“No one really seems to know why,” says Wright, who counts Major Michael Stone, the one-time military advisor to former-president Jose Ramos-Horta, as a close friend.’
(I add here that this political confusion obscures the orchestrated Australian government role in destabilising the elected Alkatari Fretilin government – see posts on this blog).
“You had gang feuds playing out, the police fighting the military, old family rivalries boiling up to the surface, easterners fighting westerners, and in the middle of it all you had the UN, the ADF and NZDF.”
Just as with the flare-up in July that so startled the show’s producer, Alex Ben-Mayor, these moments of communal violence seem intermittently to catch-up with the Timorese, bubbling over into the streets, or returning like a brief echo of the nation’s long history of violent encounters, with the Portuguese, the Japanese, the Indonesians, the militias and now the international peacekeeper.
In fact, the seeds of Doku Rai were planted in an attempt to depict another infamous act of violence on the soil of Timor Leste. It was on the set of Robert Connolly’s Balibo, in 2008, when Thomas Wright first met their current Timorese collaborators.
“I met this really striking group of young guys,” explains Wright. “We were all four-and-half years younger than we are now, all in our early twenties, and there was this great similarity in our aesthetic sense, in the way that we work and in our sense of humour. But at the same time there were these extraordinary barriers in terms of our experiences.”
Osme Gonsalves, for example, who is the founder of both groups, Liurai Fo’er and Galaxy, was in the mountains with the guerrillas during the independence struggle, while Melchior Fernandes, or Mellie, the lead singer and manager of the band Galaxy, was fighting against the militias before he was even eighteen.
Then there’s the fact that all of them grew up in tiny villages in a country where a quarter of the population was killed during the Indonesian occupation.
It’s heavy material for a bunch of cocky young Melbourne artists to confront, but Wright believes it’s also heavy material for the Timorese to drag around as artists, and he sees himself as taking up “a little of the burden” which they carry as their nation’s first artists.
“There’s an enormous amount of national pride in Timor, in a way that we couldn’t understand, because they fought for it directly,” explains Wright. “So I suppose what we wanted to give them was an opportunity to not to have to reflect that at every turn.”
It does raise interesting questions about whether Black Lung, in reaching out like this to relieve the artistic “burden” of national pride, are in fact integrating themselves into the structures of neo-colonial care of which they are otherwise suspicious.
Or, more controversially, whether they are only catching a ride on the spirit of Timorese resistance, assuaging the inevitable feelings of inferiotity that plague all middle-class causeless rebels by martyring themselves in sympathy with a third-world nation’s “first” artists.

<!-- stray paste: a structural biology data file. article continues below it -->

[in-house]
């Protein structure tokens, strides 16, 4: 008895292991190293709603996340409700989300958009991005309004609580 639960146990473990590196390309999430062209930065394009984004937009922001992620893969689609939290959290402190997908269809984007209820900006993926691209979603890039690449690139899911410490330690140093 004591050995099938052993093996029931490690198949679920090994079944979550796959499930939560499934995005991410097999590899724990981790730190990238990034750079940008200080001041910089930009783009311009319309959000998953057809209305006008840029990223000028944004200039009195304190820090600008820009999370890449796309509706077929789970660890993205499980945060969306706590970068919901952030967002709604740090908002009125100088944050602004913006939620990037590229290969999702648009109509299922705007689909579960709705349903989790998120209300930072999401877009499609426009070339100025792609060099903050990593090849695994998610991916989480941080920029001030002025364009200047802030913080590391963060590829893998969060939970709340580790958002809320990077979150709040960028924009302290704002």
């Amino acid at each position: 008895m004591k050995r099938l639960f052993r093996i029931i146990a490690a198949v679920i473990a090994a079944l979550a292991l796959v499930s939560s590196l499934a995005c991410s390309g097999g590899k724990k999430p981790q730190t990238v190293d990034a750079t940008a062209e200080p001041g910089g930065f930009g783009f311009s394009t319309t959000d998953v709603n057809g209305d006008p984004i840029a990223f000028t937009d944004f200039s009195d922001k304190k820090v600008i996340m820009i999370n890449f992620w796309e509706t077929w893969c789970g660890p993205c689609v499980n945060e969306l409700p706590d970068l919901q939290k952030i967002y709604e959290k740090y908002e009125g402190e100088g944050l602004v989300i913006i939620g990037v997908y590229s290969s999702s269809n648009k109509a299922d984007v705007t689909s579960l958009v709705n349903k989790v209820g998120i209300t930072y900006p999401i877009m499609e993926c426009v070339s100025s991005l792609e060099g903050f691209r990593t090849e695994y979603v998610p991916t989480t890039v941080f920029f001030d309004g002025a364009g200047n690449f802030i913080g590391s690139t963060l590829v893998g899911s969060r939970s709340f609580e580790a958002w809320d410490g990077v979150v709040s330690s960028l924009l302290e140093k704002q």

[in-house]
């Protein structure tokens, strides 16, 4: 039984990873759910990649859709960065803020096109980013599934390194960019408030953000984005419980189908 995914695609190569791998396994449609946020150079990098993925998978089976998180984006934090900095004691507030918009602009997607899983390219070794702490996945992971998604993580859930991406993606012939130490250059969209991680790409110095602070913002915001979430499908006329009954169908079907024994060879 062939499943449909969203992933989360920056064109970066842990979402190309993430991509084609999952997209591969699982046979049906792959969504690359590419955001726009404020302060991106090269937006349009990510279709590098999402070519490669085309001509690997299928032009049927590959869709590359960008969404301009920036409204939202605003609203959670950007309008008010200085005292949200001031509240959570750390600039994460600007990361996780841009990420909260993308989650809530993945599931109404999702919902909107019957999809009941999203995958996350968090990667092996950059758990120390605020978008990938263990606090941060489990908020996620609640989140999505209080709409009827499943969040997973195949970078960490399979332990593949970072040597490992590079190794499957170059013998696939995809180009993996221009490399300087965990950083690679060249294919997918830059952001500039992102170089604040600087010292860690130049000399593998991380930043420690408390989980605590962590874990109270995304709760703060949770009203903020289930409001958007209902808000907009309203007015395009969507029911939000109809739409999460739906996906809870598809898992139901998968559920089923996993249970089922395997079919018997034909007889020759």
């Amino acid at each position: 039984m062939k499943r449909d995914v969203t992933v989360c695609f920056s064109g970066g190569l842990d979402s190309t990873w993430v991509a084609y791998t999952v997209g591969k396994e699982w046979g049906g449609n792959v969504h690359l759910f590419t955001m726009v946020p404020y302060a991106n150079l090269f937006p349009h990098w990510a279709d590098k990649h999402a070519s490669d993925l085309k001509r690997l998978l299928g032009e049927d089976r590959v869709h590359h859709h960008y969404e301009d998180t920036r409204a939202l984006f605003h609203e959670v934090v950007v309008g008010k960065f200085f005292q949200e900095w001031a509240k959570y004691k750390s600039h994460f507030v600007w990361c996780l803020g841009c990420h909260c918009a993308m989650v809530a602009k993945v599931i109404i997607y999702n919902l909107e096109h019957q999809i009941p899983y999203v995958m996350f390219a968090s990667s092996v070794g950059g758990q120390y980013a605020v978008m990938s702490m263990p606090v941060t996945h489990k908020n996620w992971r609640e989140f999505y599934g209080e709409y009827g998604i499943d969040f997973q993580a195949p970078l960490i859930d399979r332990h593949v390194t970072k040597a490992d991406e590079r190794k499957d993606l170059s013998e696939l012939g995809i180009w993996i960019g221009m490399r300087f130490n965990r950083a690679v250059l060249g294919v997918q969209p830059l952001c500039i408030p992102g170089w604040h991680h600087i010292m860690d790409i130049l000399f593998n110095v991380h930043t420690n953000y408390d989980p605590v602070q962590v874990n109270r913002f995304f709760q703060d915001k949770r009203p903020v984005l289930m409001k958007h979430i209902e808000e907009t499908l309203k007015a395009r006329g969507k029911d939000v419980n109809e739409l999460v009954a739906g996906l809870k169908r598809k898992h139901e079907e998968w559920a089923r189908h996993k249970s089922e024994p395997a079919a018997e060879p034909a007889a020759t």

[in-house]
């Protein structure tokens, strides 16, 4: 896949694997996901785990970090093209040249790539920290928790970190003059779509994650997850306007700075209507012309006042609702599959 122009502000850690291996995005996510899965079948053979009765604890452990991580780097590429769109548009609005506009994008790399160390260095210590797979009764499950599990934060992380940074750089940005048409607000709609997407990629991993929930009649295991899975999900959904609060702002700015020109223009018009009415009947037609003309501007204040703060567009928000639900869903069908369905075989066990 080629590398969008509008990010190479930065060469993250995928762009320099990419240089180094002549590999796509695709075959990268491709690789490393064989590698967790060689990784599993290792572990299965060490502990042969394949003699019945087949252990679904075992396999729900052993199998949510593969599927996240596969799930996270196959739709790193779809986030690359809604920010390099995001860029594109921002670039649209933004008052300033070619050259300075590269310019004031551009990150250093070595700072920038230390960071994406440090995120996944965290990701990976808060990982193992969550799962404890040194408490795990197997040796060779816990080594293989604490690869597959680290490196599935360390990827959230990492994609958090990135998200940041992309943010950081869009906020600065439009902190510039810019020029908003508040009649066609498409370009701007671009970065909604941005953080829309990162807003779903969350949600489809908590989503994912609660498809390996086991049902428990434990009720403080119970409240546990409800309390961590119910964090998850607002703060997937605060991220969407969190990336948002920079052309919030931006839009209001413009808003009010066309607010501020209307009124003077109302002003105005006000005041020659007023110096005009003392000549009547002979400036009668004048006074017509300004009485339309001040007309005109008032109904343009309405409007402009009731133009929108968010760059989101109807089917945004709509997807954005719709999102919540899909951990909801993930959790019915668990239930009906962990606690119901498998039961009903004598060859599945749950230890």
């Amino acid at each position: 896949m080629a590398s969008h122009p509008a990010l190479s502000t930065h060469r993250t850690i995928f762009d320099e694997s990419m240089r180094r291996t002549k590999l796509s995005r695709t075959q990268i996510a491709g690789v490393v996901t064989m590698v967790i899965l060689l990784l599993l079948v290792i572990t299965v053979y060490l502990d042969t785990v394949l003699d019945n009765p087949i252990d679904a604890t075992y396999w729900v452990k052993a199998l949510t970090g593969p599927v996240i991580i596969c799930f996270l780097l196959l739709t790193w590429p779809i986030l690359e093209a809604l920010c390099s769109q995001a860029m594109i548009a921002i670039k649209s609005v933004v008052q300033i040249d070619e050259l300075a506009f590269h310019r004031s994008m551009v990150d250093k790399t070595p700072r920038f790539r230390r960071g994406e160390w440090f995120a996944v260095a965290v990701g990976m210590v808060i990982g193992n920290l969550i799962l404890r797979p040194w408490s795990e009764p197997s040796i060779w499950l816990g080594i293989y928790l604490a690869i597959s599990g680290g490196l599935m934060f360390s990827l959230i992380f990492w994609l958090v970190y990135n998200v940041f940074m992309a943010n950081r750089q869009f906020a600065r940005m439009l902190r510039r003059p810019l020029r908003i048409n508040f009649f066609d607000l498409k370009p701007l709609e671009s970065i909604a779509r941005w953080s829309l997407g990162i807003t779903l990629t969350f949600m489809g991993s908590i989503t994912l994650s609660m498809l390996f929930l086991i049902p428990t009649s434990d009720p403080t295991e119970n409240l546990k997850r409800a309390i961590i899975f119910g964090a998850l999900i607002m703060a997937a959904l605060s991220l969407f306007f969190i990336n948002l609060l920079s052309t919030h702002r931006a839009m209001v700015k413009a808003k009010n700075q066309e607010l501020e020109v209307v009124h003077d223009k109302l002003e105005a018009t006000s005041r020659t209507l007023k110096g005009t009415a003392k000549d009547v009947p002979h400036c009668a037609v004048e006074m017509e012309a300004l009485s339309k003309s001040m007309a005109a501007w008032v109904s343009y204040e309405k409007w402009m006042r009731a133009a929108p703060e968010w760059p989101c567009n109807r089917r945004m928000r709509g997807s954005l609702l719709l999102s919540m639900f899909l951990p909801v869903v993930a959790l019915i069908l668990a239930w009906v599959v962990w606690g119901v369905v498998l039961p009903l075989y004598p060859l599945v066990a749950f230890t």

Black Lung, however, is a company with an exaggerated tendency toward self-analysis, and are more rigorous than most in questioning their own processes and motives, so such questions are simply more grist for their creative mill.
“It’s forced us to scrutinise our own way of working,” says Wright, “and the way people deal and relate to the kind of paternal relationship that we have with third-world countries. You have to confront a lot of dualities. This show is really about scrutinising those dualities.”
Looking ahead, Wright and his fellow Black Lung provocateurs are already discussing future projects with the Timor Leste crew. One of the great problems for Black Lung has always been finding artists on the same wave length, even at the very beginning, back in 2006, when they were developing their grungy theatrette above Kent Street in Fitzroy, it was rare that they could connected with other local artists. “We’ve had a lot of interest from people,” said Wright at the time, speaking to Chris Kohn, “and we really feel for the time being that it’s very difficult to source people who have a similar concept of work.”
Now that they’ve at last found this group of individuals who so nearly reflect their own interests, they’re keen to extend the collaboration.
“The way Thomas described it to me,” says Ben-Mayor, “is he said, ‘I’m in this situation where we just happened to find these guys and I think we’re really going to gel. So we’ll probably have to go over there.'”
“It was pretty unheard of,” confirms Wright. “Usually you’d find the money and bring these artists over and make the work here. We decided to take the whole production over there.”
After headlining at the Darwin Festival and a season at Arts House in Melbourne, Doku Rai will continue to tour festivals around Australia. Later this year they’ll head to an arts market in Zagreb, following up on interest that has already been expressed by a number of European festivals.’